Posted on October 22, 2007 in Arts & Culture
By Tyler Jackson
You’ve probably noticed a new shop above Strange Maine at the end of Forest Avenue. Time-Lag Records, run by Nemo Bidstrup and some friends of his, is an extension of his record label of the same name, which has been operating out of Portland for years.
Time-Lag releases records from Maine’s best, along with reissues of music from around the world. The label is home to Portland’s Phantom Buffalo and has worked with larger underground names, such as Six Organs of Admittance.
Bidstrup answered some questions for The Free Press about the history and essence of Time-Lag Records.
Free Press: Can you talk about the Time-Lag shop you’ve recently opened on Congress Street?
Bidstrup: I opened the place with my girlfriend Rachel and a couple other friends, so it’s sort of a multifaceted endeavor. I’ve got all the Time-Lag releases in there, as well as all the releases on other small labels that I distribute. There’s a solid selection of vintage vinyl in there as well, with a focus of ’60s and ’70s psychedelic, garage, acid-folk, and underground sounds, plus a bunch of analog hi-fi gear, from turntables to tube amplifiers. Then there’s the whole Iele Tree side of the business, which is focused on the coolest vintage fashions and general household ephemera. It’s sort of a like time warp. You could walk in with a little cash and leave with a whole new outfit, a stylish vintage stereo, some original pressing ’60s lost gem of an album.maybe even a couple 8-track tapes.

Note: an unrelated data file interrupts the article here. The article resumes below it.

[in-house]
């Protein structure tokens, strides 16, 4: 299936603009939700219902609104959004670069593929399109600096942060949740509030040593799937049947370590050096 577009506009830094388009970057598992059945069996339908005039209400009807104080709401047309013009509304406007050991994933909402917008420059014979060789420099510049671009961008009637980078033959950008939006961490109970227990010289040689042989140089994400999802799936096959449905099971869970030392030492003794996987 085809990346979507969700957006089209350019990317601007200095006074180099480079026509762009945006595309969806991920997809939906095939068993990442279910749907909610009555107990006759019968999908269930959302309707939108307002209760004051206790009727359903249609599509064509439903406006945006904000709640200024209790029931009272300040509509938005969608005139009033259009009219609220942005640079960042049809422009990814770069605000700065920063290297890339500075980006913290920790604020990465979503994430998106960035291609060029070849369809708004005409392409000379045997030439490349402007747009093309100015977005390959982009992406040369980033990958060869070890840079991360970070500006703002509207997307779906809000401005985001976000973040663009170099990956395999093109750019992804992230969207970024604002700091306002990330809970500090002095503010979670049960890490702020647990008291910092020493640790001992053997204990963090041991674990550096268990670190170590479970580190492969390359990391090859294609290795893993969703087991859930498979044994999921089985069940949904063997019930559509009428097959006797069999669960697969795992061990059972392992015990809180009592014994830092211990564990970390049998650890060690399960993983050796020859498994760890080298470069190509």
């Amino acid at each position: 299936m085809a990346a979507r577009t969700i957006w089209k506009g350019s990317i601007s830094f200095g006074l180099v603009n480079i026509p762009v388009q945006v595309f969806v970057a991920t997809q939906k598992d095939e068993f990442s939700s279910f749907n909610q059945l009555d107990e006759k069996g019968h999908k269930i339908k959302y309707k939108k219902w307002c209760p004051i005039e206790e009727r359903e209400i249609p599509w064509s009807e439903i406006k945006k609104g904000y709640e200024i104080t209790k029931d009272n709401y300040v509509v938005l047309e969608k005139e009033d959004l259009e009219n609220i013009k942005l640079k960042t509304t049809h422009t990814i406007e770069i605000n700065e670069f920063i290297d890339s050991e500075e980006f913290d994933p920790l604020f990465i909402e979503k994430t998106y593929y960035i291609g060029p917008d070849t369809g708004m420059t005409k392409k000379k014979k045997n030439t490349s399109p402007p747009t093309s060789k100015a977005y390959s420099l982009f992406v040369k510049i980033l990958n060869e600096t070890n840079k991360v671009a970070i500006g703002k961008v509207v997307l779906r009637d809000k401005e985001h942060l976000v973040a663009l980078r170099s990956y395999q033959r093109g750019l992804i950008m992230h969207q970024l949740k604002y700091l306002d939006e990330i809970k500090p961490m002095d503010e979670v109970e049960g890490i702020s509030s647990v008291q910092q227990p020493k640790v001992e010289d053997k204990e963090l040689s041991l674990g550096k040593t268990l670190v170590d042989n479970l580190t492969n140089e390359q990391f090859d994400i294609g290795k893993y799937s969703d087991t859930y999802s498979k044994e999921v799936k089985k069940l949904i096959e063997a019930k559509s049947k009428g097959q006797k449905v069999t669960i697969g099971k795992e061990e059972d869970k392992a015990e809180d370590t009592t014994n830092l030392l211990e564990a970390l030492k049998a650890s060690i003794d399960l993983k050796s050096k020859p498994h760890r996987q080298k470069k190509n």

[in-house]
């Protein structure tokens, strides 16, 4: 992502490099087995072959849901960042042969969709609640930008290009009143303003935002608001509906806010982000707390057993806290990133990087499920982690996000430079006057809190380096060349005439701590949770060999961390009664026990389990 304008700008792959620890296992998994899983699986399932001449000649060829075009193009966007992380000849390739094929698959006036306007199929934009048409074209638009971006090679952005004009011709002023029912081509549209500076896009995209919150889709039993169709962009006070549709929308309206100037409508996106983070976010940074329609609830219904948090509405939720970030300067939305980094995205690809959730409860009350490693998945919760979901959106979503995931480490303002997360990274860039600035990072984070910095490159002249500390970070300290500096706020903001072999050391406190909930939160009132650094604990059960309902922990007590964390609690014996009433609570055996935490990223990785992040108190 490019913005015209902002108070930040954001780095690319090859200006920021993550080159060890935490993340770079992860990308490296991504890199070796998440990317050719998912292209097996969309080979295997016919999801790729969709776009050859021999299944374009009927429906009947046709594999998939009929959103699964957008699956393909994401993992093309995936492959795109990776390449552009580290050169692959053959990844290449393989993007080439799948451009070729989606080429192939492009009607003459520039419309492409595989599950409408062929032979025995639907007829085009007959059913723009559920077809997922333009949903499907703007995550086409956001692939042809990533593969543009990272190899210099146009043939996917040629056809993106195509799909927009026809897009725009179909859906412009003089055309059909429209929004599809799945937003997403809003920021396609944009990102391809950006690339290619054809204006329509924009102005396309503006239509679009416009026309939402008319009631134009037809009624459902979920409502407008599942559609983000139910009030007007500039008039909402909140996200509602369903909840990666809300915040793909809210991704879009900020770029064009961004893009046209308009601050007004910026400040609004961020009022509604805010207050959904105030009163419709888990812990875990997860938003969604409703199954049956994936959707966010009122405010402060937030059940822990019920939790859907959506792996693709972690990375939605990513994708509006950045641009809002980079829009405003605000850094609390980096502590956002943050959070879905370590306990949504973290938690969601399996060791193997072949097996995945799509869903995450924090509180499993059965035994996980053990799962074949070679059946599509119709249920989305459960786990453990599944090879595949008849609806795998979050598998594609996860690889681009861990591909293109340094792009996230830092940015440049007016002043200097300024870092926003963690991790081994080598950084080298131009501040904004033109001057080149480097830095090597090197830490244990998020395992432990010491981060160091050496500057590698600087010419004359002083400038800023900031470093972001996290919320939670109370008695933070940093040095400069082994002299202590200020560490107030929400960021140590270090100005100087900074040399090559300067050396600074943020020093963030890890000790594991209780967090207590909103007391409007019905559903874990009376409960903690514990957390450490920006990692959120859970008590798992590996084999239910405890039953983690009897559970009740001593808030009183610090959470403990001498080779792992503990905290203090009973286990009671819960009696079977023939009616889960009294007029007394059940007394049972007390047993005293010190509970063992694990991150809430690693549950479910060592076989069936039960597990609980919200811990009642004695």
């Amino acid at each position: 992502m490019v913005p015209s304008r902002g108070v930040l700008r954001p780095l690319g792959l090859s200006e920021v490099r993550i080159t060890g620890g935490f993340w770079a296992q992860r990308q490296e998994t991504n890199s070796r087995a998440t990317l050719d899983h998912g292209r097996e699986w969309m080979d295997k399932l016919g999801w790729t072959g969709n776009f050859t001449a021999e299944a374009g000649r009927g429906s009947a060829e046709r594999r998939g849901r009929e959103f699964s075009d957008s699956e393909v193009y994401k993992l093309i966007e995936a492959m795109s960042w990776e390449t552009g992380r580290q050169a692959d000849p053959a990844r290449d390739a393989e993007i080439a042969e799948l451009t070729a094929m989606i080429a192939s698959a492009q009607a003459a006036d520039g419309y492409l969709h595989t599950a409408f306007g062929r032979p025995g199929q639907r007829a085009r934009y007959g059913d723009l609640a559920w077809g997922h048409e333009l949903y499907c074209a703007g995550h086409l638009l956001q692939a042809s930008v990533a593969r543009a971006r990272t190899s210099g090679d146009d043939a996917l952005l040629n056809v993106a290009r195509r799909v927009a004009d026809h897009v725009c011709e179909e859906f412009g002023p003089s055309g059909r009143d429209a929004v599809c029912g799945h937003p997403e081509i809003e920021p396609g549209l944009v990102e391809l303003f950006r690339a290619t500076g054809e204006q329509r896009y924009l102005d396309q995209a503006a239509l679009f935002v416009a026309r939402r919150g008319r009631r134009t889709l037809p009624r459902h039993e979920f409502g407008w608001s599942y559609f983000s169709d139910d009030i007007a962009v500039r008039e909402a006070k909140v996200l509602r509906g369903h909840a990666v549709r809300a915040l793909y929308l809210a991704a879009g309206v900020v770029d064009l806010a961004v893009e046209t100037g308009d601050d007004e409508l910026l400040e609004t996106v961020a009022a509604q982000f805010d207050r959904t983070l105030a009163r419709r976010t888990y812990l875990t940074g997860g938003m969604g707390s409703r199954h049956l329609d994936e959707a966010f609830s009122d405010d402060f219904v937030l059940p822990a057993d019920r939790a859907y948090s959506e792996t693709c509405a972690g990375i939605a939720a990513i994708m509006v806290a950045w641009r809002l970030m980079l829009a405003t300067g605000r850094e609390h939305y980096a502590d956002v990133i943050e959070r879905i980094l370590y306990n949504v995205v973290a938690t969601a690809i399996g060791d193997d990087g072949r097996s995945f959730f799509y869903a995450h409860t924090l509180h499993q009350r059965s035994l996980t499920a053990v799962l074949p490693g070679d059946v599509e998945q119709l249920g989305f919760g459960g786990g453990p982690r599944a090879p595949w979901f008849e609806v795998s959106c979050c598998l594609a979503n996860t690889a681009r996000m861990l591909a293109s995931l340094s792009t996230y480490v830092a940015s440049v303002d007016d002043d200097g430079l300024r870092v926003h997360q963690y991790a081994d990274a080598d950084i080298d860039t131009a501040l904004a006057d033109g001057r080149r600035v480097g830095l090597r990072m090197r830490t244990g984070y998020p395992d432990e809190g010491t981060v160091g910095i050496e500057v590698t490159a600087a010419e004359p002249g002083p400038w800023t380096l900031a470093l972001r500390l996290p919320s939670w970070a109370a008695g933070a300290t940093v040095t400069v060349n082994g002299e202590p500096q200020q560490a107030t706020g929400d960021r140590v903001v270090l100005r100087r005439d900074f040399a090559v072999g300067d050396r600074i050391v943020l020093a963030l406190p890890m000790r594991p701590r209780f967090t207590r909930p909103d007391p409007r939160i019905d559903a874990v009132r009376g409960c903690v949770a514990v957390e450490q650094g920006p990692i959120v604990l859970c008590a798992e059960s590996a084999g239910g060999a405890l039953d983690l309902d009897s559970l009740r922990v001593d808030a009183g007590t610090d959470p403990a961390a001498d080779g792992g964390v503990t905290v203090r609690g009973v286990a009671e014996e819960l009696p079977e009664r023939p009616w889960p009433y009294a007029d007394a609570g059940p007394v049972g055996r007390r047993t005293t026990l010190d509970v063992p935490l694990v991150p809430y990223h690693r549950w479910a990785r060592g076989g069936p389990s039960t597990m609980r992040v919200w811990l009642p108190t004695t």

Free Press: Can you describe the process of reissuing records?
Bidstrup: There’s sort of two levels to the reissue stuff I’ve done. Some things are more contemporary music that I really love, but that never came out on vinyl in the first place, like the two Charalambides Double LPs I’ve put out. The more proper reissues I’ve done-Satwa, Marconi Notaro, and the Patron Saints-were all LPs that came out in the ’60s and ’70s. They’re all really unique and wonderful records that I felt could be enjoyed by the same people that dig the newer music I put out on Time-Lag.
Free Press: How did you become involved with bands like Espers and Six Organs of Admittance?
Bidstrup: Well, when I started the label in 2001, no one really cared about music like that. The idea of the label was to give some of those great underground bands an outlet to put their music out on vinyl, done with a lot of care. Ben Chasny of Six Organs of Admittance was one of the first artists I contacted about releasing music on the label, and we’ve done three albums together over the years. Espers I knew through mutual friends, and when they had their first album recorded they really wanted to do a vinyl version. Their label at the time didn’t want to press vinyl, so I put it out on Time-Lag. Times have really changed since then, as there’s a huge interest in all that type of music now.
Free Press: Did you have anything to do with Phantom Buffalo signing to Rough Trade in the UK?
Bidstrup: Not directly. I always knew those guys could have some mass appeal, so from the start I always told them I thought having a real album out could help get them hooked up with a bigger label. I think the band sent them a copy of the album, or it might have just been one of those chance things, as I know the Rough Trade shop in the UK was stocking the Time-Lag album, Shishimumu, and had very good things to say about it.
Free Press: How involved are you with the unique packaging and artwork of Time-Lag releases?
Bidstrup: Well, Time-Lag is a one man operation. So I’m quite involved. Sometimes I’ll get all the art from the band and just have to figure out materials, printing technique, etc., or sometimes the bands will leave the whole thing up to me. I always try to keep everything really high quality and artful. The hands-on aesthetic is pretty key to the label philosophy.
Browse their online catalog www.time-lagrecords.com and the shop at 578 Congress Street.